On The Suppression Of Natural Feeling

One of the surest ways to trouble for a person or a society, and one of the most common aspects of the problems of our times, is the suppression of natural feeling.  Now, by nature I tend to be a rather restrained person myself when it comes to the expression of feeling, something that may seem unusual to those who only know my relatively impassioned text and do not know my much more restrained personal emotional affect.  When I speak of the suppression of natural feeling, I do not speak of the restraint of the demonstration of that feeling, but I speak of the active attempt to deny the existence and to wipe away the existence of feeling.  There are many cases where the suppression of natural feeling has caused considerable harm in our contemporary society and I thought it would be worthwhile to at least tease at the subject and explore why it is that such a thing does such harm to us and then to others.

Somewhat controversially, I would argue that racists, sexists, and the like are superior to the woke when it comes to morality, even if they have far to go to become truly moral.  To be woke is to suppress one’s natural feeling of seeking the interests of the self.  So a woke man claims to be a feminist because he lacks a natural self-respect for what it means to be a man.  The same is true for a white woke activist who believes all kinds of lies about systematic racism and white privilege.  These people suppress their natural feeling of self-respect and dignity and thus they cannot truly respect or honor anyone else else as themselves because of their self-hatred and self-loathing.  In contrast, even those whose self-love has gotten out of hand at least have the basis for moral advancement and honoring others because it simply takes the development of empathy for this to occur.  To the extent that we naturally respect ourselves and feel ourselves worthy of honor and respect and show gratitude and appreciation for the cultural and intellectual and moral achievements of others that have allowed us to live well beyond what we deserve personally, we can use our moral imagination to see how other people would feel the same way and treat them as we would wish to be treated with respect and consideration.  However hard it is to develop empathy for those different from ourselves, it is easier by far to do that than to rebuild an entire infrastructure of fond self-feeling and self-awareness upon which good feelings for others can be built.

In order to live in the city, one has to suppress a great deal of natural feeling in order to cope with it.  Frequently one has to suppress natural curiosity in one’s neighbors out of a sense that one does not really want to know what one’s neighbors are up to.  One has to suppress a certain degree of sorrow at the mass of homelessness that one sees because it is all too easy to mistrust the motives of panhandlers who probably make more money than the generous if naive souls who donate to them.  To live life with a sense of tranquility it is frequently necessary to avoid that which annoys or irritates us, so we choose to avoid those people who provoke us to responses that we regret, and avoid those places, be they real or virtual, where we are confronted with that which we do not want to address.  This sort of self-censorship allows us to avoid crippling and unpleasant feelings about the unpleasant nature of our contemporary reality, but it does not do anything as far as equipping us to be able to deal with it.  Our natural feelings tell us that much is wrong, but our rational capacity tells us, rightly if pessimistically, that we can do little about it, and cynically may even tell us that it is foolish to try, lest we merely be barbarians destroying our existing flawed society without having anything better to offer up in its place, as is so common among our activist class.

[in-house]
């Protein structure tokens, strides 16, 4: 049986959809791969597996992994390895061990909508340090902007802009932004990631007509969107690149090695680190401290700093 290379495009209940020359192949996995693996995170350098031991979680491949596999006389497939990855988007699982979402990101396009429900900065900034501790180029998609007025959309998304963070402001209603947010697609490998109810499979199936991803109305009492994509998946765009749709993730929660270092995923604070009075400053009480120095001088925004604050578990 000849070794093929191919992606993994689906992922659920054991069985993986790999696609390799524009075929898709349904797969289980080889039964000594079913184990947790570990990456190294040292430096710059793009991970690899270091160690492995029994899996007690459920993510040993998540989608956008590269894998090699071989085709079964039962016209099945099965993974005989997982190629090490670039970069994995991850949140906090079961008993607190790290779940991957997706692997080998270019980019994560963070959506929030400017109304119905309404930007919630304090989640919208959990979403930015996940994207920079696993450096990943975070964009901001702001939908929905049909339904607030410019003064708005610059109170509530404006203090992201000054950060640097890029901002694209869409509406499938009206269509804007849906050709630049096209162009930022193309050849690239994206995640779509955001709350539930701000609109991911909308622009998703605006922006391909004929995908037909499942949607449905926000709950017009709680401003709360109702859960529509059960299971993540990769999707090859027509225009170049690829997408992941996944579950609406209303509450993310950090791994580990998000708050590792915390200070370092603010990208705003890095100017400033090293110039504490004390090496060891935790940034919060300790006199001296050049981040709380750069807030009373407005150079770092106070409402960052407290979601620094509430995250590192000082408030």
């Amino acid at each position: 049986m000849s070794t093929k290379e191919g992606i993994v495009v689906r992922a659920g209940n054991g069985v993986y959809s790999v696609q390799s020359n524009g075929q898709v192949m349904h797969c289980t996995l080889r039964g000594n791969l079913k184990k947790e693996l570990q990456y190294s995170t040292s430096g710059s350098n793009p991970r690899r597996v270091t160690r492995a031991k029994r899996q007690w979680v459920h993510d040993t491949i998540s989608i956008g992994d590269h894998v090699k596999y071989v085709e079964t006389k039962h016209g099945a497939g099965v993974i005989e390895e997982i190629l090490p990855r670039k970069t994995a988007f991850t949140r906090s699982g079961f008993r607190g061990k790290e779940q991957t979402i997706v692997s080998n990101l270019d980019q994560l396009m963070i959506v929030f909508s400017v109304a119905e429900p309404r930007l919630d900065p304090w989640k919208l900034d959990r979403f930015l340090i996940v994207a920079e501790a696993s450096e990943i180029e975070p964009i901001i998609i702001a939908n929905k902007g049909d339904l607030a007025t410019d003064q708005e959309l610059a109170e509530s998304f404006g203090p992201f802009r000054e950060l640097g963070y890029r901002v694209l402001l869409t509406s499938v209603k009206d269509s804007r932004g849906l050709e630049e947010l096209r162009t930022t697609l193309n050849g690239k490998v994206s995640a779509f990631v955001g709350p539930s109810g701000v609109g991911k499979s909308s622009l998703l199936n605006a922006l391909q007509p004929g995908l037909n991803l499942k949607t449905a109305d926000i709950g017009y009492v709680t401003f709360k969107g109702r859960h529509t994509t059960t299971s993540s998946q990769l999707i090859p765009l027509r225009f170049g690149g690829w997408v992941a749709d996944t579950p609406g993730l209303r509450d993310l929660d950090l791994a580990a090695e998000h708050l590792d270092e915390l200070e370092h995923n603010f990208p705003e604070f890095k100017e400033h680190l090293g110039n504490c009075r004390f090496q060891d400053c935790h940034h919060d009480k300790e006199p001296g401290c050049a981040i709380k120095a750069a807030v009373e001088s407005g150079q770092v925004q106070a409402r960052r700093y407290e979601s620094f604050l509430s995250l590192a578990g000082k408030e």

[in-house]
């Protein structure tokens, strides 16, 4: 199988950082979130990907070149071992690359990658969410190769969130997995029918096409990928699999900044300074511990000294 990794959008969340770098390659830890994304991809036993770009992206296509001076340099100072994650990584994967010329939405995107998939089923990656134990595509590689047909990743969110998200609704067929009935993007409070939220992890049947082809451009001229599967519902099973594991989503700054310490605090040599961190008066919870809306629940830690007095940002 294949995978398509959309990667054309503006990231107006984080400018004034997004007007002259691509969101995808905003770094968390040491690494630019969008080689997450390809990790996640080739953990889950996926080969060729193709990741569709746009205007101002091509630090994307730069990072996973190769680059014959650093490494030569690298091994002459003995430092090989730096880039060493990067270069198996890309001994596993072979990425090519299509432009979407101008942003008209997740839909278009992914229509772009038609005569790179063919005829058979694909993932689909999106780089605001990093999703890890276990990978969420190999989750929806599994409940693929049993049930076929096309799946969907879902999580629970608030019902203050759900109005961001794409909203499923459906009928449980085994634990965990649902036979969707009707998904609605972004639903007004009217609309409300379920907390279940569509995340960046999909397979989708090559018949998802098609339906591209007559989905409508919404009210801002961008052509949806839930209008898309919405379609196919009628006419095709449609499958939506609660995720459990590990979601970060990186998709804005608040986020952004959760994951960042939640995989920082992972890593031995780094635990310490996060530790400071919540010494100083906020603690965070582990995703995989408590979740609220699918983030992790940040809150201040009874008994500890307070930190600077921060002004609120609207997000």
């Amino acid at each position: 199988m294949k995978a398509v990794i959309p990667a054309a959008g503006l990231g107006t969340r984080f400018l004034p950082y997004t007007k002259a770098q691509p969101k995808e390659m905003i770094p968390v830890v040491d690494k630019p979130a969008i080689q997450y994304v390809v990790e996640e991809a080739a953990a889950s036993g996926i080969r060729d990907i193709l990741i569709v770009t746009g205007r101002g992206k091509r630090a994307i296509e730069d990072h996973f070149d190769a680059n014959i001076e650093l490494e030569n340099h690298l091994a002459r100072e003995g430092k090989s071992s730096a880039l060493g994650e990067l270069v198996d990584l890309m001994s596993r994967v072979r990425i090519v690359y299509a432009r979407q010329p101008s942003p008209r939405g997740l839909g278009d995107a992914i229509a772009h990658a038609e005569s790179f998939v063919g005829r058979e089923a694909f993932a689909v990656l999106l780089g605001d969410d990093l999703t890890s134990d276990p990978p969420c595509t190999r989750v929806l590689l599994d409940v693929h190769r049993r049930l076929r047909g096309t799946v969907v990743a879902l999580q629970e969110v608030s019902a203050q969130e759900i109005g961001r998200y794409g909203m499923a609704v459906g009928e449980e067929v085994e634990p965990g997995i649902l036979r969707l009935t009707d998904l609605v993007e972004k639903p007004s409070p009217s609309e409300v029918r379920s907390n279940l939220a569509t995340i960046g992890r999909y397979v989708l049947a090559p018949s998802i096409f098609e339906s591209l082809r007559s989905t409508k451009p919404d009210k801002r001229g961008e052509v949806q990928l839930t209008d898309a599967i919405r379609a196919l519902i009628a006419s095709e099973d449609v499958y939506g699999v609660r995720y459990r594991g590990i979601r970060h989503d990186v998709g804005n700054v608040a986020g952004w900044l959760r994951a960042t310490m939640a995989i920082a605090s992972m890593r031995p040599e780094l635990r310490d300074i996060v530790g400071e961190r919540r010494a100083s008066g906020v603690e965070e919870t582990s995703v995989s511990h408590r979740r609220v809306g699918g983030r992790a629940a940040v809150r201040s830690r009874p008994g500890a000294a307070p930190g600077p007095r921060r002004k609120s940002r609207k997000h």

The suppression of feeling manages to confront us in many areas of life.  A pro-abortion woman must suppress her natural feeling of maternal care and fondness for an unborn child to consign it to a brutal death by viewing it as a mere clump of cells.  A political activist who has family members of differing political worldviews must suppress natural feelings of respect and honor for parents and replace it with a condescension that the child supposedly is more knowledgeable and aware about the world than less radical elders.  Even ordinary people who make no claims to being extremist activists of any kind must frequently suppress their natural feelings in order to get along with others because seemingly every aspect of our contemporary lives is greatly politicized.  In order to live at peace with others, we must frequently bite our tongues and not say that which we really think and feel because we know it would offend, even when we are dealing with people who lack the same degree of restraint towards us.  At some point, we simply don’t wish to keep up the pretense and so we become more isolated because there are simply fewer people around who do not provoke us to irritation and frustration.  And such is life in our contemporary world.  Our suppression of natural feeling leads us to intense self-loathing in some cases, to great isolation in others, to numbness and a lack of human compassion and empathy towards others as well as a general desire for escape from the burdens and responsibilities of life.  Little good comes from these things.

About nathanalbright

I'm a person with diverse interests who loves to read. If you want to know something about me, just ask.
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1 Response to On The Suppression Of Natural Feeling

  1. Pingback: A Healthy Sense Of Pride In Who You Are | Edge Induced Cohesion

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